The weight of my tiredness beats down upon me as I pull off the motorway. The car slinks onto the car park almost by itself, as if it knows what is required of it. I pick up my phone then put it away. There's no point telling Penny, her reservoirs of hope are long depleted.
Sitting there in the car sucks up time, making me put my well-thumbed book of my despair to bed. I just hope she's here.
A breeze riffs in through the partly open window, carrying with it the smell of rain. I glancing round and I'm reassured by the sight of Danielle's old parka with its peeling badges and fraying cuffs.
Walking across the car park I enter the service station, the automatic doors reluctantly opening at the last minute. A quick search around the food court and rest rooms reveals nothing and I swallow down the bile rising in my chest, laced with disappointment so I head outside.
Then as I'm leaving, a cigarette lighter shoots a flame and gives me the face I am searching for hidden by the bins. Her eyes flick towards the me, tears staining her grimy cheeks like liquid starlight in the night. I smile, my lip quivering as my heart fills with joy. Danielle runs into my outstretched arms and I squeeze her close, happy I've found her again. We walk slowly together towards the car and I open the door and wait. Taking her time she climbs into the front seat and I deadlock the doors not looking at her, not speaking, and drive away.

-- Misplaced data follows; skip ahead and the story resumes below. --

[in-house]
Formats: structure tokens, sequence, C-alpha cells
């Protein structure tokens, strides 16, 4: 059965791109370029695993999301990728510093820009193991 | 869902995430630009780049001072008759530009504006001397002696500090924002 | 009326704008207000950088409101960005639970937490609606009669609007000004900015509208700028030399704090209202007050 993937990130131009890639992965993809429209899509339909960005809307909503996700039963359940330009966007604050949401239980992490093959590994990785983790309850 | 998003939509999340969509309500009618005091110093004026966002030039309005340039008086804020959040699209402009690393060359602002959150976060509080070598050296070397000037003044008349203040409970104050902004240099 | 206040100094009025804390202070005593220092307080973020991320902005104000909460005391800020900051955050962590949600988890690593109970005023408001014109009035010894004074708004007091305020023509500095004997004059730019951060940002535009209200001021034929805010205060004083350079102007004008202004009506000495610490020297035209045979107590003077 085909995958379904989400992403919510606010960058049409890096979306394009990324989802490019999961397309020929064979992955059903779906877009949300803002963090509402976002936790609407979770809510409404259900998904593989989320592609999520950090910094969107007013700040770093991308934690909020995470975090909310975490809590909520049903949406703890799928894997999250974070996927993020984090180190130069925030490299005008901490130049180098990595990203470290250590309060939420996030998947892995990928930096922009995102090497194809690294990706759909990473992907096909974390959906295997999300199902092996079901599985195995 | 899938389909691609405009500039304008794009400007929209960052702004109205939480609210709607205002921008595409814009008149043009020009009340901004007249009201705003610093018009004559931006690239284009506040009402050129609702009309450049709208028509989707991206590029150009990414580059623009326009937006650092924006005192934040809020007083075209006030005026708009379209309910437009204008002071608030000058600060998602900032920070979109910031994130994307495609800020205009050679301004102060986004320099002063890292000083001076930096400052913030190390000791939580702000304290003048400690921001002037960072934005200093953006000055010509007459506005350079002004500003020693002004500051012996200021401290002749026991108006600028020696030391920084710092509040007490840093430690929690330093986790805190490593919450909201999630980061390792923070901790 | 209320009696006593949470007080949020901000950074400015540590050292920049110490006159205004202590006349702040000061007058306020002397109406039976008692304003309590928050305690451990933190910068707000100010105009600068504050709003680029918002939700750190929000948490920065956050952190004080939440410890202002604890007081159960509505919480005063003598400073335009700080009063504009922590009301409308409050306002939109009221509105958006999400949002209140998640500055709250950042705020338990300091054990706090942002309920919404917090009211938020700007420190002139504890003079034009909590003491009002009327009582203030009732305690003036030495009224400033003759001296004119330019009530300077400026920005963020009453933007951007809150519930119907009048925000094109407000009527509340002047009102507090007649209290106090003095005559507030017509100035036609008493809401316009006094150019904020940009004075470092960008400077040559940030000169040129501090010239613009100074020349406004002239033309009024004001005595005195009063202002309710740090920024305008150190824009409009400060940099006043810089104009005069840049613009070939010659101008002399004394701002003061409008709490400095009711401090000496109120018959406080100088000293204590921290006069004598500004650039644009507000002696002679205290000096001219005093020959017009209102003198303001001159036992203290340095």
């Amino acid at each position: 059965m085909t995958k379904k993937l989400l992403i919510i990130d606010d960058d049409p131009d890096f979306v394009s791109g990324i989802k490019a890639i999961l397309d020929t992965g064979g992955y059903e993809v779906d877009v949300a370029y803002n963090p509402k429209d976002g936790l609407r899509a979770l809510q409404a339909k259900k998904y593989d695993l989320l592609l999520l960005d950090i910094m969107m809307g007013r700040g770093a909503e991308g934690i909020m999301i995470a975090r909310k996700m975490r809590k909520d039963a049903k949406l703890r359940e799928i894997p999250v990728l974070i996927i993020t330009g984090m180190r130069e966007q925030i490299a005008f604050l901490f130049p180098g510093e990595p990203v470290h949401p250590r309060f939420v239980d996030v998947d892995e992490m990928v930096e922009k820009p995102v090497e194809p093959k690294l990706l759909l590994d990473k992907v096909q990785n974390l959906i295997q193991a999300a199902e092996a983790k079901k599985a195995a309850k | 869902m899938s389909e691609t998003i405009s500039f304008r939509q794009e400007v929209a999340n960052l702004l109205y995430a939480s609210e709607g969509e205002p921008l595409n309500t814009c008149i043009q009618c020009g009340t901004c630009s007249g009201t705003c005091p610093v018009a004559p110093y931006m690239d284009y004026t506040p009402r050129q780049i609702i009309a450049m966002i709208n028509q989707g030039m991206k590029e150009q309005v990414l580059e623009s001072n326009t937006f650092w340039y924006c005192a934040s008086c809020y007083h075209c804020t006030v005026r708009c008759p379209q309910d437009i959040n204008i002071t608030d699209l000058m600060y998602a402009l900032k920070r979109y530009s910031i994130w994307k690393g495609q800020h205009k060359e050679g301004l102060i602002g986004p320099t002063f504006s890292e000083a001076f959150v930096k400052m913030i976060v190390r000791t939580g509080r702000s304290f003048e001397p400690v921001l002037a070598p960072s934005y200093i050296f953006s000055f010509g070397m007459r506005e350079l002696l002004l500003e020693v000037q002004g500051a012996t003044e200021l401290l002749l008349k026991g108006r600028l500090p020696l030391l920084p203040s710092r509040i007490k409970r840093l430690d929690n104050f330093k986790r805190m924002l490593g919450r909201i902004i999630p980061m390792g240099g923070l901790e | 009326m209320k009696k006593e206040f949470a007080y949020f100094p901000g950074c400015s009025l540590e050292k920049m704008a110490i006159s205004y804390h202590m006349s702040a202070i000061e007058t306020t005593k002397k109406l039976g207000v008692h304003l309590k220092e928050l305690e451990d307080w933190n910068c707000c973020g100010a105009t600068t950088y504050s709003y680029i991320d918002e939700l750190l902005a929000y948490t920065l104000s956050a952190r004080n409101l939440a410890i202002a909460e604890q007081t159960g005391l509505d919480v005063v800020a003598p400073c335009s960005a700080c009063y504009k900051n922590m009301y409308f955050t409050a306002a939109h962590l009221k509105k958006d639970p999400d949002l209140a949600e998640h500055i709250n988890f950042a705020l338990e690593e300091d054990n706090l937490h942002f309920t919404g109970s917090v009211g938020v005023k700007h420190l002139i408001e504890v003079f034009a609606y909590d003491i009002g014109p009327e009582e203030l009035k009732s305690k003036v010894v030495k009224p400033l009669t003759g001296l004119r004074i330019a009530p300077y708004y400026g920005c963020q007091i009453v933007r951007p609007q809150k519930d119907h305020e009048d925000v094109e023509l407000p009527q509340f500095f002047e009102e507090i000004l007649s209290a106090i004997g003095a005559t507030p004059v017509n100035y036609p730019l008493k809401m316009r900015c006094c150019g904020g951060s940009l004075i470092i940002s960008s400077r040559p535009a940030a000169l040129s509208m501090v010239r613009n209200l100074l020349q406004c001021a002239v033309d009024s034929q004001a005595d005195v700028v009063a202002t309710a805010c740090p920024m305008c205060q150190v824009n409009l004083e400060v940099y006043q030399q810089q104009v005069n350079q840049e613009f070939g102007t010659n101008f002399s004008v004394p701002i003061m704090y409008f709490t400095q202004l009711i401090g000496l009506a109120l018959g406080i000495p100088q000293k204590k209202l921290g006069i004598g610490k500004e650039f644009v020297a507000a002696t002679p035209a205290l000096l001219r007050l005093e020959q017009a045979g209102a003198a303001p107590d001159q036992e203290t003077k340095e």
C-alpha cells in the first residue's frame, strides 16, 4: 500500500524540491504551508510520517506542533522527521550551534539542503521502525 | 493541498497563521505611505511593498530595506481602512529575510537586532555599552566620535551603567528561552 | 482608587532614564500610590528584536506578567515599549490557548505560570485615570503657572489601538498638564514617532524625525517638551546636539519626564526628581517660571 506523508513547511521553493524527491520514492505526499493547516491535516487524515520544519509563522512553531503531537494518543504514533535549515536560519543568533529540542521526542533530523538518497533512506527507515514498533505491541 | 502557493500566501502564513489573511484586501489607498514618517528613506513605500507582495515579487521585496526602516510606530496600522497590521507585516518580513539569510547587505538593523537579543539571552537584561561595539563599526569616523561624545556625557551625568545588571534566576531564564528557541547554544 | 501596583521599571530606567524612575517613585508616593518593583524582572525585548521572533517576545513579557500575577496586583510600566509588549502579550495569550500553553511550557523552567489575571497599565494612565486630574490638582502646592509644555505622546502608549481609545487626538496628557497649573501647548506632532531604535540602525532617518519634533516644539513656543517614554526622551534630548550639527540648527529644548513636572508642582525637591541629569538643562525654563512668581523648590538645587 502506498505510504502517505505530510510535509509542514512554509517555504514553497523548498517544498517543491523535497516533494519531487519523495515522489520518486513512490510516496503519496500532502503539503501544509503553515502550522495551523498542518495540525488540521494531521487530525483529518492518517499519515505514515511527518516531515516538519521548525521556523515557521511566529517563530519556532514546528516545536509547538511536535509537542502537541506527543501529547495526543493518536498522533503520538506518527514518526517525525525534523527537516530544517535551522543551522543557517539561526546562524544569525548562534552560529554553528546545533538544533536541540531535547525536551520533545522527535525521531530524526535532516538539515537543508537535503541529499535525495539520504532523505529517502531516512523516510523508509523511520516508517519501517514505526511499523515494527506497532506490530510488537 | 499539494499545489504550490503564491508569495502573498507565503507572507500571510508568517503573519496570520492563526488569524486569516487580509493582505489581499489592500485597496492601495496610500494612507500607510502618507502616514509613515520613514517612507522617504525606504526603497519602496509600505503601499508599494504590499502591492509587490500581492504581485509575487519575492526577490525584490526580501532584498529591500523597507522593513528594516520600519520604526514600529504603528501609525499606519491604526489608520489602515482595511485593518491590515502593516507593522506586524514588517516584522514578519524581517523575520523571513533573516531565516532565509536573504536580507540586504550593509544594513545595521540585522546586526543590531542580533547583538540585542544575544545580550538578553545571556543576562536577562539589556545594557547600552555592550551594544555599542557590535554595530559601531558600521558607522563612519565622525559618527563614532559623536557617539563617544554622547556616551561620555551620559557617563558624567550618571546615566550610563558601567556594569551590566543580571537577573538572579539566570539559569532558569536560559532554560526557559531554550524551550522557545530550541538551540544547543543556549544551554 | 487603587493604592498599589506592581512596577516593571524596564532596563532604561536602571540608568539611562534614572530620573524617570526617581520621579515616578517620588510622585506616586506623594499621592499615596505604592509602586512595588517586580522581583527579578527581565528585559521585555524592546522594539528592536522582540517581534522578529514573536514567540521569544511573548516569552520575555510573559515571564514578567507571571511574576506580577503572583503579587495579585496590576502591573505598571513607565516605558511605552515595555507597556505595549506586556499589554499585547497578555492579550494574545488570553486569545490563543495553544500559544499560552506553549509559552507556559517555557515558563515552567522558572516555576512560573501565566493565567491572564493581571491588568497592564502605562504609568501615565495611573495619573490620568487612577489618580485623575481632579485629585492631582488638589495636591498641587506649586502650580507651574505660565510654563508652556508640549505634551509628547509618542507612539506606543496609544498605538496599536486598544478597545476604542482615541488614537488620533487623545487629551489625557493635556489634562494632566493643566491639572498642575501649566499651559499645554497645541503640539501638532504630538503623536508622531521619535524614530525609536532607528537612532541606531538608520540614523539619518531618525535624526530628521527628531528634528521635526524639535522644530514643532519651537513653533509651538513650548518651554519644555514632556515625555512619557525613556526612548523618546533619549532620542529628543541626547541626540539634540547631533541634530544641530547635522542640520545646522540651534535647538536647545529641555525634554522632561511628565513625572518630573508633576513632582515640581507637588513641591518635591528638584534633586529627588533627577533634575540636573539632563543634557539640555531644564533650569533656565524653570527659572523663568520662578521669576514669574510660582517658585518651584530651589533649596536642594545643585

We get onto the motorway again and after a while I look over. She's fast asleep so I drag the parka from the back seat and lay it over her.
The drive home flies by, all 300 miles of it and before I know it we are home. Penny's car isn't outside so she must be on a night shift. All the days seem to blend into one but she probably told me.
Danielle wakes up as the engine dies, bleary eyed but smiling. She looks more like my little girl and I draw her to me holding her, warm and safe in my cocoon. After one last squeeze I release her.
She risks a pale smile, 'Always.'
We head inside, Danielle in her worn clothes and jacket, the parka on the front seat.
Then, just as we reach the front door, she speaks.
'I'm not leaving again Daddy,' Danielle says, in a small, soft voice, choked all I can do is nod, ' Not again. I'm so sorry.'
I hope she's right, hope that she still feels the same in a month. I hope the day will come when I will bring our daughter home, and she doesn't leave again. The day that Penny will smile and the light will return to her eyes.
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